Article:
Exposure to traffic air pollution in early years damages lung function in children
A new study of the leading Karolinska Institute of Environmental Medicine in Sweden highlights that exposure to ambient air pollution from traffic during infancy is associated with lung function deficits in children up to eight years of age. Children sensitised to common allergens are particularly vulnerable.
This new Swedish study adds weight to earlier reports which have shown that children are highly susceptible to the adverse effects of air pollution and suggest that exposure early in life may be particularly harmful.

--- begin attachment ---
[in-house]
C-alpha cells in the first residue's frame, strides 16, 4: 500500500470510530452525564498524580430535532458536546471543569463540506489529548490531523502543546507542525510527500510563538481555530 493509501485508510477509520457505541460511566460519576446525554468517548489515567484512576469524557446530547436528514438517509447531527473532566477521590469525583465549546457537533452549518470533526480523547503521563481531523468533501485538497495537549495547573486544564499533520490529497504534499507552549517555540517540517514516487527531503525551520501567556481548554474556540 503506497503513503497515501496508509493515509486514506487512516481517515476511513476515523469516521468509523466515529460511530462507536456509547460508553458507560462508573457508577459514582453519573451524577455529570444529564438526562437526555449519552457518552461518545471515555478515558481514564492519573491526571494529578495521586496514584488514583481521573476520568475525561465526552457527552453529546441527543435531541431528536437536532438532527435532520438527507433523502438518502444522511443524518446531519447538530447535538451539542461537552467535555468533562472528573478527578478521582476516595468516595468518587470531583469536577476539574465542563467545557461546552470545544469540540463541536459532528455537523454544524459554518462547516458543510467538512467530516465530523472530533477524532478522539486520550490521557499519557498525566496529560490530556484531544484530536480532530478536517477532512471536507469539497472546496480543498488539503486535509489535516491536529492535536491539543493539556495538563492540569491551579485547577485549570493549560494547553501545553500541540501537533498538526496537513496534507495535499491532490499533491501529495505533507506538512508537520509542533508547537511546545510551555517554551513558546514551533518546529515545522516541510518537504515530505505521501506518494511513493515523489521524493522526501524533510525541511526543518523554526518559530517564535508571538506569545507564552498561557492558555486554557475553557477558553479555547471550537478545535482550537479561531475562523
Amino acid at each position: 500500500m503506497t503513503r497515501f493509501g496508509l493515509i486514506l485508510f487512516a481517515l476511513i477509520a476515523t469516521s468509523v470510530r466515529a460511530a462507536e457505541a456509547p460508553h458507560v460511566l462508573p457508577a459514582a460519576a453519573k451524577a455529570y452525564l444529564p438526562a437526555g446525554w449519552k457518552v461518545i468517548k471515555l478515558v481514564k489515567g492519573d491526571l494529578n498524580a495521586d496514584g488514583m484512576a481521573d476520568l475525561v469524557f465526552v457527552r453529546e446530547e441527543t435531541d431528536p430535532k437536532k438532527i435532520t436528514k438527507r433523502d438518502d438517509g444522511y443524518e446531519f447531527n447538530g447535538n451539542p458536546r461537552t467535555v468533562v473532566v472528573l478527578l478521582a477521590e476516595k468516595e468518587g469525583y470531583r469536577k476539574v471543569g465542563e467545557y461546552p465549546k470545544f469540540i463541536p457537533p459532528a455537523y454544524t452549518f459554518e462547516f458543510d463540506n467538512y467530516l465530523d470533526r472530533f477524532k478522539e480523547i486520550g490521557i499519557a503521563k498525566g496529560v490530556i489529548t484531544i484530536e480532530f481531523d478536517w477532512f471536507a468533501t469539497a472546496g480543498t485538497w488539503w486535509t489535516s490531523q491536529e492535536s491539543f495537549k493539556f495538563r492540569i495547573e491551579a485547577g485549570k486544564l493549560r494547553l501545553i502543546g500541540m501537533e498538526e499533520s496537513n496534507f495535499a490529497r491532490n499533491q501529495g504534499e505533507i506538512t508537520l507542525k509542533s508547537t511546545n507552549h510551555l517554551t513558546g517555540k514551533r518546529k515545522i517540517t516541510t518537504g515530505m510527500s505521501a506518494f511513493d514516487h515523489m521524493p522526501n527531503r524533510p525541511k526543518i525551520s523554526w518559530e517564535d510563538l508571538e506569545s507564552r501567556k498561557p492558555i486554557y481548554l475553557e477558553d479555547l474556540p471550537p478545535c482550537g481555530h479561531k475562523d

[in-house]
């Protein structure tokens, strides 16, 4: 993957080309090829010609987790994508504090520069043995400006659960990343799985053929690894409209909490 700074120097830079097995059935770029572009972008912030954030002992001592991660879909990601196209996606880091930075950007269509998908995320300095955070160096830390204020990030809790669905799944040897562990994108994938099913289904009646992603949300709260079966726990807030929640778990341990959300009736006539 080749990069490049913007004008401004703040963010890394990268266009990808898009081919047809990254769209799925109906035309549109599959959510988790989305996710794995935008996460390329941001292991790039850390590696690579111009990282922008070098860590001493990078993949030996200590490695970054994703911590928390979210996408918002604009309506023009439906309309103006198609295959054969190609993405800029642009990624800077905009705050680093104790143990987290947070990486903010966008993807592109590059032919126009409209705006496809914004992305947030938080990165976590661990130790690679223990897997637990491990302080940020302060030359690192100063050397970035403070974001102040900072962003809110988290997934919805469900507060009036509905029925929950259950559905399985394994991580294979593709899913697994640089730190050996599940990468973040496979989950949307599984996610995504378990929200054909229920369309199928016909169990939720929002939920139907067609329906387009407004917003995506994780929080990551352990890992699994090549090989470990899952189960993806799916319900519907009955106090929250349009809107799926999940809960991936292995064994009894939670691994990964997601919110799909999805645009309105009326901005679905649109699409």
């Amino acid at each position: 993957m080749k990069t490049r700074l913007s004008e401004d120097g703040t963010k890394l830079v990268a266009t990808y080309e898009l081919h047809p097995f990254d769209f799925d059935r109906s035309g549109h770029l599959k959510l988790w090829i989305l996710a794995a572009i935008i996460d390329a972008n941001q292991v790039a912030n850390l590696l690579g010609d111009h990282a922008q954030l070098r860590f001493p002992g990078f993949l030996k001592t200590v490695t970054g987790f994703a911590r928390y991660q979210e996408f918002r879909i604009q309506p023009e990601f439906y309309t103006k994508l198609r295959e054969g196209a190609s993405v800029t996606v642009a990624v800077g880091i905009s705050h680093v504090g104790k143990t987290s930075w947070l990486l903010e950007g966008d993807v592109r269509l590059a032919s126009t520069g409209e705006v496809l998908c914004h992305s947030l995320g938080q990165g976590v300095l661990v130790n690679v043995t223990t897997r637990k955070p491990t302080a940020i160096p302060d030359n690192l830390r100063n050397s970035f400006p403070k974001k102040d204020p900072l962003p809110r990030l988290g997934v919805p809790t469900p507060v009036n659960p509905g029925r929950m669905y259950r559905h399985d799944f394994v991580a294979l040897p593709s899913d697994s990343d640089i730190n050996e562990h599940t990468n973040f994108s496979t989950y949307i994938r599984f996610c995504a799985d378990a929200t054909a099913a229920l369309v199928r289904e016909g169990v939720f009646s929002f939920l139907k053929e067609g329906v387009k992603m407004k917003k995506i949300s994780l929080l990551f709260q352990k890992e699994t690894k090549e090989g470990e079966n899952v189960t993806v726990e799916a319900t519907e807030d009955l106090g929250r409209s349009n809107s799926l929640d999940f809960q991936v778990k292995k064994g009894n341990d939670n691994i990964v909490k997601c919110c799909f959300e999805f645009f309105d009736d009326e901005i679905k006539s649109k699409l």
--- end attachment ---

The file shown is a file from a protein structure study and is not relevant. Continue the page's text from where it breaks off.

The study included more than 1,900 children who were followed from birth until the age of eight. Exposure to outdoor concentrations of particulate matter from road traffic during the first year of life was especially associated with a reduced lung function at the age of eight. This negative association was particularly pronounced for boys, children with asthma and particularly in children sensitised to allergens. Exposure to traffic-related air pollution after the first year of life appeared to have less impact on subsequent lung function. This study shows that early exposure to traffic-related air pollution has long-term adverse effects on respiratory health in children, particularly among those with allergies.
Last updated on 12 December 2012